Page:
With the grooves in place, the next step is to cut the cabinet sides to size.

Using the milled piece of wood as a template, I measured out and cut the cedar boards to size with the miter saw. When cutting the pieces out, I made sure to cut the ends at a 45 degrees angle in order to ensure that I would be able to have nice "clean" edges when I went to assemble the cabinet.

Once I had the parts cut out, I started to assemble the cabinet by first gluing the 2 sides of the cabinet to the bottom part of the cabinet with some wood glue and a couple of corner clamps.

While I was at it I also dry fit the milled wood piece in place in order to make sure that cabinet sides stayed square as the glue dried.


Cutting the boards to size
Using the milled piece as a guide
Test fitting the sides
Ready for glue
Getting ready to use the clamps
Sides glued in place
Waiting for the glue to dry
Bottom half of the cabinet assembled

Once the glue had dried, I removed the clamps and placed a bead of glue along the middle groove on the bottom of the cabinet.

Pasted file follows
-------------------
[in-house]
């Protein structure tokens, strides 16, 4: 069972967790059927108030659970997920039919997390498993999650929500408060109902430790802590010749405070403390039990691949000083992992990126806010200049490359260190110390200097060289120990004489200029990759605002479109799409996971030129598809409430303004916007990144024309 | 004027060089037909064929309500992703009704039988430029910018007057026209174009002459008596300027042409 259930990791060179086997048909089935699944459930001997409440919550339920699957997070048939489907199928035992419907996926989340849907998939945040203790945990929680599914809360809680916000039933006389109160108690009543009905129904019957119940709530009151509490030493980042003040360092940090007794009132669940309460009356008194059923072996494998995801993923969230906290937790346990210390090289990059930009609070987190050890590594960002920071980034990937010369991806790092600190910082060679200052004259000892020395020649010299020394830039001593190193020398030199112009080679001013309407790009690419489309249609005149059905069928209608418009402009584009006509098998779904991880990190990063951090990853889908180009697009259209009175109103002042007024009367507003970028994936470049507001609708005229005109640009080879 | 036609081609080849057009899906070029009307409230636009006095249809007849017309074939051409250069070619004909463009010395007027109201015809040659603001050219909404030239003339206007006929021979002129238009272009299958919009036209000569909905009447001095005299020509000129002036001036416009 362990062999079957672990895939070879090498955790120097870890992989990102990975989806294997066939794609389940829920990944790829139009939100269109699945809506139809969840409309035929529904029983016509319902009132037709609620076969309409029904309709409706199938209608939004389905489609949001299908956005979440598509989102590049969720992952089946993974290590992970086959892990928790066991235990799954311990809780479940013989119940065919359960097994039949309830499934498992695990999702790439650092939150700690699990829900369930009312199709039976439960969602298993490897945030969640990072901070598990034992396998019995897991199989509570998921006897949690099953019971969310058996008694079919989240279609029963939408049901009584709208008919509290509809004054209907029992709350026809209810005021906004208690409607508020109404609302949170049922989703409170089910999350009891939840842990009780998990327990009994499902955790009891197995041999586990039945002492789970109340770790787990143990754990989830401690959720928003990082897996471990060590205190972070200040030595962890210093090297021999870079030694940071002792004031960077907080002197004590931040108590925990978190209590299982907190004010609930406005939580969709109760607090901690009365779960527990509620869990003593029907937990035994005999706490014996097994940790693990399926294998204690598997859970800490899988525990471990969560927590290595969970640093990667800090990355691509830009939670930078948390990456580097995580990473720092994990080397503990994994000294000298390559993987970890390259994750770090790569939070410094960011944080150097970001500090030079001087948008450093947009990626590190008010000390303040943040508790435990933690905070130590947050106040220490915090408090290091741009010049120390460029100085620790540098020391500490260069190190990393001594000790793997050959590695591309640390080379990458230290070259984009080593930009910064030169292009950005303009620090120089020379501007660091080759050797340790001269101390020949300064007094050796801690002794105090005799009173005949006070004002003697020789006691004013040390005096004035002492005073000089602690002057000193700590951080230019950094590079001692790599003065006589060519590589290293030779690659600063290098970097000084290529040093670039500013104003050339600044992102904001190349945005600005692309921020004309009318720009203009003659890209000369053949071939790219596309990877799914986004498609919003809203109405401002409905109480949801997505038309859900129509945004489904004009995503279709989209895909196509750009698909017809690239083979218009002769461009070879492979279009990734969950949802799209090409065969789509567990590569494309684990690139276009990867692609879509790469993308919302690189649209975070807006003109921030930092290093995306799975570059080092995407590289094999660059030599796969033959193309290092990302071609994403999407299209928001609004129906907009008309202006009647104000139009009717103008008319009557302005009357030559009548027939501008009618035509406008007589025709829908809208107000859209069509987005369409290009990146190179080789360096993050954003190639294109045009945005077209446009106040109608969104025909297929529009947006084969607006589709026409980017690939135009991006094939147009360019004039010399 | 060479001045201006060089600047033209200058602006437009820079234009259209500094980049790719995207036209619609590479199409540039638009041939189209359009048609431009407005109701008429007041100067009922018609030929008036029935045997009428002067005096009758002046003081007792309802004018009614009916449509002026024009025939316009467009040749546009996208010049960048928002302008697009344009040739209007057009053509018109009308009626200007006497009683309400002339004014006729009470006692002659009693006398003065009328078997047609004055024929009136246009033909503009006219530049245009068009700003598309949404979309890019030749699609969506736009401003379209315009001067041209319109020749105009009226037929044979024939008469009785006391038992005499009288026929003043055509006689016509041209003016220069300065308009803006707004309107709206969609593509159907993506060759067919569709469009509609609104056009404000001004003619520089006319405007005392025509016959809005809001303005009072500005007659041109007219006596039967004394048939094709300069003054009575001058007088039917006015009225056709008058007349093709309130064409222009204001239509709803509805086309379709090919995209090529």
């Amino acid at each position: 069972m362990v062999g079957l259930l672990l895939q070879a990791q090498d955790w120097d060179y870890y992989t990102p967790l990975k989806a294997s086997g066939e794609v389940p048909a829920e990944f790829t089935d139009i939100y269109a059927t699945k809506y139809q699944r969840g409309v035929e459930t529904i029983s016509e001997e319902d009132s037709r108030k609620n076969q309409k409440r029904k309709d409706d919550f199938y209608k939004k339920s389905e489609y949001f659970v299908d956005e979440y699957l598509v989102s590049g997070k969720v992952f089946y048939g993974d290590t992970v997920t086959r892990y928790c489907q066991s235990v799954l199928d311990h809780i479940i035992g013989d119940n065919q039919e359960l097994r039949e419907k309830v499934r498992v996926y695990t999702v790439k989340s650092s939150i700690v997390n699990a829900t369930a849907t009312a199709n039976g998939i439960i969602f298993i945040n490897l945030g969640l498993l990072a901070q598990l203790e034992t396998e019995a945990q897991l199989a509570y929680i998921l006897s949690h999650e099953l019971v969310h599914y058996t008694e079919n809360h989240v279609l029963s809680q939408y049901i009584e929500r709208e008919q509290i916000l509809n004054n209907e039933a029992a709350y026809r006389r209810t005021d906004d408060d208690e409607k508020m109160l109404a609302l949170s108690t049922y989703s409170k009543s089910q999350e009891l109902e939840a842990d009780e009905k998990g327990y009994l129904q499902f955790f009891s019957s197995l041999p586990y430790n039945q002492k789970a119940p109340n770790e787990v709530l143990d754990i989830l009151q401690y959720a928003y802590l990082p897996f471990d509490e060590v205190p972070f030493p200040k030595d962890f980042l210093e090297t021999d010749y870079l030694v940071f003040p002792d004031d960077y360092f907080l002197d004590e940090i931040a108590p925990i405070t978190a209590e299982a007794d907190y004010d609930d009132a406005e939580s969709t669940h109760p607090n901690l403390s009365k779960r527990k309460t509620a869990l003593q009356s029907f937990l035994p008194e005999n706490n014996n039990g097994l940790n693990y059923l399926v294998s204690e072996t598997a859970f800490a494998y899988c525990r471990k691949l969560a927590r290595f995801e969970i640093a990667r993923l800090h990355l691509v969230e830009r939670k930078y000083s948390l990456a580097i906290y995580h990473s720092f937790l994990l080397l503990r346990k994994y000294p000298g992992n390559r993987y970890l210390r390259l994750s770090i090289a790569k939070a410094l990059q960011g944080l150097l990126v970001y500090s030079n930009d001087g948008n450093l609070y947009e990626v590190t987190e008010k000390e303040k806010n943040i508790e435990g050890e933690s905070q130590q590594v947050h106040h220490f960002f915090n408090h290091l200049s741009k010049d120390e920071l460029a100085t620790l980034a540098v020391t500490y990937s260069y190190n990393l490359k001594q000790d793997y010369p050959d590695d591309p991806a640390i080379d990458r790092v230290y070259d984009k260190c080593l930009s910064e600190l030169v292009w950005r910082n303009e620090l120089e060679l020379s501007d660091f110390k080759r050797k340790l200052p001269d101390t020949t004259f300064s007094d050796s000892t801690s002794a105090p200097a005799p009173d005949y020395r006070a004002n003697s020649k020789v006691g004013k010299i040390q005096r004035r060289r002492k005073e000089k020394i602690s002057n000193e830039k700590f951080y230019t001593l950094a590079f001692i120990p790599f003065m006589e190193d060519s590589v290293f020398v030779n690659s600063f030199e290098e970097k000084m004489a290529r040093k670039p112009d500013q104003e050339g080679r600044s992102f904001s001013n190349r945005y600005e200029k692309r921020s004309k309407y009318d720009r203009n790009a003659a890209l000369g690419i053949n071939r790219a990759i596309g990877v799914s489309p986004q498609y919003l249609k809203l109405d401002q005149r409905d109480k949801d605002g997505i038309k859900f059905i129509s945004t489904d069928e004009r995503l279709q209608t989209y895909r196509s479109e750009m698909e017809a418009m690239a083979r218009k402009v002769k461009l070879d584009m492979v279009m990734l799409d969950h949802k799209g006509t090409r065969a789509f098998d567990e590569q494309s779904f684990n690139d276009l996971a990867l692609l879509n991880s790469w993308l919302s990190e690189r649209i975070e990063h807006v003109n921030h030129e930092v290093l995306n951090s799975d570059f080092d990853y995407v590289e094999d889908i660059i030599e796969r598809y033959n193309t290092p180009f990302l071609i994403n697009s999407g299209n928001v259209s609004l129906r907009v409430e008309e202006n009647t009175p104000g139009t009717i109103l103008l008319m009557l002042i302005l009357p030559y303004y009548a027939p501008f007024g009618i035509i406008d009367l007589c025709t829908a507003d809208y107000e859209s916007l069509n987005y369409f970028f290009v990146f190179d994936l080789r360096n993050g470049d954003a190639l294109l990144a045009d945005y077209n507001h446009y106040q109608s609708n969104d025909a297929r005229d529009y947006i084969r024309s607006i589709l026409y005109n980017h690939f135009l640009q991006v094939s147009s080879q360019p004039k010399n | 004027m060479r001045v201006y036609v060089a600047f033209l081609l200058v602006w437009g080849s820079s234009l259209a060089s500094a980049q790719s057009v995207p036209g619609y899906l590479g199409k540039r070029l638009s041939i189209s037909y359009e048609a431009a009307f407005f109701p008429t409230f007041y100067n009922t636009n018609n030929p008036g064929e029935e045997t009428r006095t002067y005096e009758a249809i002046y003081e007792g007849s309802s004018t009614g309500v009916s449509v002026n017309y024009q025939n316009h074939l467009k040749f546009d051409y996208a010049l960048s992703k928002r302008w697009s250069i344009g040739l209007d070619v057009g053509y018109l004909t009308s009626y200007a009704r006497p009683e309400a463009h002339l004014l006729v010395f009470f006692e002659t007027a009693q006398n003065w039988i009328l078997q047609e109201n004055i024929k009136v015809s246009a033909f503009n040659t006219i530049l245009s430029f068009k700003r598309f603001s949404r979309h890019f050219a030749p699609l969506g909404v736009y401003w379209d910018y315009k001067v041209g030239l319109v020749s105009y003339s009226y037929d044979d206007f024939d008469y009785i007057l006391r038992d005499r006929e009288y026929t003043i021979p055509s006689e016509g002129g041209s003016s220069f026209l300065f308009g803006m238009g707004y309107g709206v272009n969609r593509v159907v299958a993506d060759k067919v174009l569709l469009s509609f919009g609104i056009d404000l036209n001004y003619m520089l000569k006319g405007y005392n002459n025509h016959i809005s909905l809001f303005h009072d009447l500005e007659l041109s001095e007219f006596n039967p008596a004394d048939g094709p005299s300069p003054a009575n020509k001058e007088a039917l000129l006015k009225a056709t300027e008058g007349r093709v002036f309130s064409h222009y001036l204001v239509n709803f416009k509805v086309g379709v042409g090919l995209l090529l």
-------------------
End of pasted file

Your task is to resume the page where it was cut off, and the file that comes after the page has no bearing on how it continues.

I then installed the milled wood into the cabinet so that the bottom edge of the milled piece was seated into the groove and held everything in place with a clamp until the glue dried.

Once the glue had dried, I gave everything a quick sanding and gave the milled wood piece a couple of coats of varnish.

Applying glue to the groove
Installing the milled wooden piece
Clamped waiting for the glue to dry
Ready for the next step
Doing some sanding
Varnishing the milled piece

Next, I applied a bit of hot glue to the back of the weather instruments and installed them to the recesses that were cut into the milled wood piece.

Applying hot glue
Installing the instruments
Instruments installed

Once the instruments were in place I then attached the top of the cabinet with some glue, gave the cabinet sides a final sanding and applied a couple of coats of varnish to the cabinet

Attaching the top
Doing some sanding
Varnishing the cabinet
All done

As a final step, I attached a couple of felt pads to the bottom of the weather station and with that, the weather station rehab was complete

Felt pads
Felt pads attached
Rehab is complete

At this moment, the weather station is enjoying its new life as a desk accessory. It definitely looks a lot classier than its former cheap plastic incarnation